The Strand ads incidentally won lots of awards but failed to sell an extra cigarette in fact the campaign was a total disaster. The fault of an unsophisticated 1950’s market said the ad agency but more realistically why would anyone want to buy  a pack cigarettes that turns you into a Johnny-No-Mates was the public reaction. The brand was renamed Embassy and the new ad showed a man at the centre of a party offering his pack of cigarettes to a group of laughing friends. Embassy became the best selling cigarette in the UK.

Torre Canne.jpg

I reckon if you sat on a beach in Puglia for a week in August you would have enough material for at least one book let alone a single article or short story. The men standing  in circles in the shallows talking about buying food, preparing food and cooking food and the women when not kissing their own little boys  moaning about their mother-in-laws who still dote on their sons and hate their daughter-in-laws. The smell of suntan oil, the cool boxes containing snacks, lunch and dinner to be eaten by vast families and friends. The noise of raised voices, the football games, the beach tennis , the budgie smuggler swimwear on the men, the bikinis on ladies lets just say weight challenged !

It is an experience all in its own rite and one not to be missed when in Puglia.

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A Whole New World

Lounger

 

Both my children work in the travel industry , I know, I know, yes they’re both grown up adults but hey to me they are still the kids. My son is in corporate travel but my daughter is in up market tour operating in other words designing the holidays that people take on their hard earned vacation time .

Her boss, dare I say, is given to speaking in mantras a bit like the ones that English soccer teams come out with before being flattened by Barcelona in various cup competitions  (which is also a private joke with my son-in-law ). My daughter’s boss’s mantras though, are unsurprisingly ,  more travel related.

It seems we are no longer interested in what in my day in the travel industry  we called fly and flop holidays. The days of taking pictures of the beach lounger, of the beach bar , of the bones of the freshly caught fish ( ho ho) and six empty bottles of wine that represented lunch have gone.  Even comparing tan lines each night in the bar is now passé more’s the pity. No instead we all want experiences. We need to come home from the vacation with a story to tell or indeed if we’re lucky enough to have a three week or more holiday then a veritable saga of Lord of the Rings proportions. Gone for good are the gold taps in the bathroom, the rose petals in the bath, the upturned champagne bottle and bits of discarded  swimwear floating in the jacuzzi . No now we need to find that little gem of an hotel that nobody else knows about, the shack on the beach that cooks fish over a wood fire in an  old tin can that was once flotsam from a passing ship or in other words to live more like a local.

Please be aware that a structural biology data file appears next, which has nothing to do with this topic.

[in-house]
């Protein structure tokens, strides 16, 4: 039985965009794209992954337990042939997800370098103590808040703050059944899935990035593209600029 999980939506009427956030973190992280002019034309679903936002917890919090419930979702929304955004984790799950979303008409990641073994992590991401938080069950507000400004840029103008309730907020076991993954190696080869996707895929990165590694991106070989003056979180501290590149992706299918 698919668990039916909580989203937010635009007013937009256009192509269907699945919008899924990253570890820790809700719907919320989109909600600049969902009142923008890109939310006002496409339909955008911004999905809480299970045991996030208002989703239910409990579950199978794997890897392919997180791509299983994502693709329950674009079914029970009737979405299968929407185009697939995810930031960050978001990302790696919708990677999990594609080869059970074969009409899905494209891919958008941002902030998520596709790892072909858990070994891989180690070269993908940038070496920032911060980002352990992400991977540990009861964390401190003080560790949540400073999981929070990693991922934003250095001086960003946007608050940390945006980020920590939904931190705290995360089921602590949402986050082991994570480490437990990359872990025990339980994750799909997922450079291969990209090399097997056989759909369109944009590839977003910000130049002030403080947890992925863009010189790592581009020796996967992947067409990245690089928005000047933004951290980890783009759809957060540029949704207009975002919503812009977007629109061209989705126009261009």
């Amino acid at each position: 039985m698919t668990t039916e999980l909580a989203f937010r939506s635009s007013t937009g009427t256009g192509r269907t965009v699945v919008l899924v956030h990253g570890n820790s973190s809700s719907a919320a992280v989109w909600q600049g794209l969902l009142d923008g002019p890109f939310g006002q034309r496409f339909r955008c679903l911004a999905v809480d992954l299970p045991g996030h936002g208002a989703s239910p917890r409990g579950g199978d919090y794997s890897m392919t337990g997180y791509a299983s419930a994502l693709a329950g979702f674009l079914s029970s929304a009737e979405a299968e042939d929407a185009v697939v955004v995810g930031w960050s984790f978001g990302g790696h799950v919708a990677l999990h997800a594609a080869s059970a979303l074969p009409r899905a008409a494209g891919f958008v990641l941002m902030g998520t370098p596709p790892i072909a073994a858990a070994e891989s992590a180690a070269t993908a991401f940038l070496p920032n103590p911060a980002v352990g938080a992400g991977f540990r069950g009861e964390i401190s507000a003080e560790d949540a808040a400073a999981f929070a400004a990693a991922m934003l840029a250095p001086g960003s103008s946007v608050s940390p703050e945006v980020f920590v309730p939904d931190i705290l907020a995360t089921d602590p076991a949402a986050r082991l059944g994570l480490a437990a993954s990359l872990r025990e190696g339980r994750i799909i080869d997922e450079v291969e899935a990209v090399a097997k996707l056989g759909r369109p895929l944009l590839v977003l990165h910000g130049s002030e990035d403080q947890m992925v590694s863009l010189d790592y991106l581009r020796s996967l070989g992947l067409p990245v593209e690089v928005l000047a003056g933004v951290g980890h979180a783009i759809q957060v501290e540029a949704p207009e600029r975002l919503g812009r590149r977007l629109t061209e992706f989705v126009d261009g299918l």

So where is all this going you ask ? Well let me share with you this piece from a brochure I saw the other day ( no not one of my daughter’s) ” …. new destination de jour with it’s stunning coastline, baroque cities, endless rows of ancient olive trees, rich history, hospitable people and the hottest spot this year for travellers seeking authentic and immersive experiences .”

Now immersive experiences is something my daughter’s boss must wish he’d said or perhaps he did but you get the idea. And this new hotspot. Yes I know baroque gave it away didn’t it? Puglia , but for god sake don’t tell anyone else or we’ll be swamped !

To be fair the writer is correct the charm of Puglia is that , apart from maybe one or two notable exceptions like The Hotel Borgo Egnazia and the fish restaurants in Savelletri  you are going to be thrown in at the deep end and will come back with a host of ” you’ll never believe what we did and what we saw ” stories . Shame about the jacuzzi though that used to fun !!!

 

 

 

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Never Was Allowed One

€500

So the €500 note is no more or rather the note is no longer going to be produced. Amazingly the European Central Bank now believe that the note was mainly used by criminals and money launderers . Well knock me down with a feather. Who’d have thought it !! Clever chaps at the ECB.

Personally I think the note was the greatest idea the ECB ever came up with . Indeed I venture to say that it has probably saved the break up of the European Union over the last 10 years.

What the clever chaps at the ECB didn’t mention as a use for the €500 note was the Black Economy, the ” I could do it for €X for cash” brigade . How many €500 notes can you fit in a shoe box ? Or in 10 shoe boxes? Or under the floor of the cage you keep the two dogs in next to the house . Well you get the picture .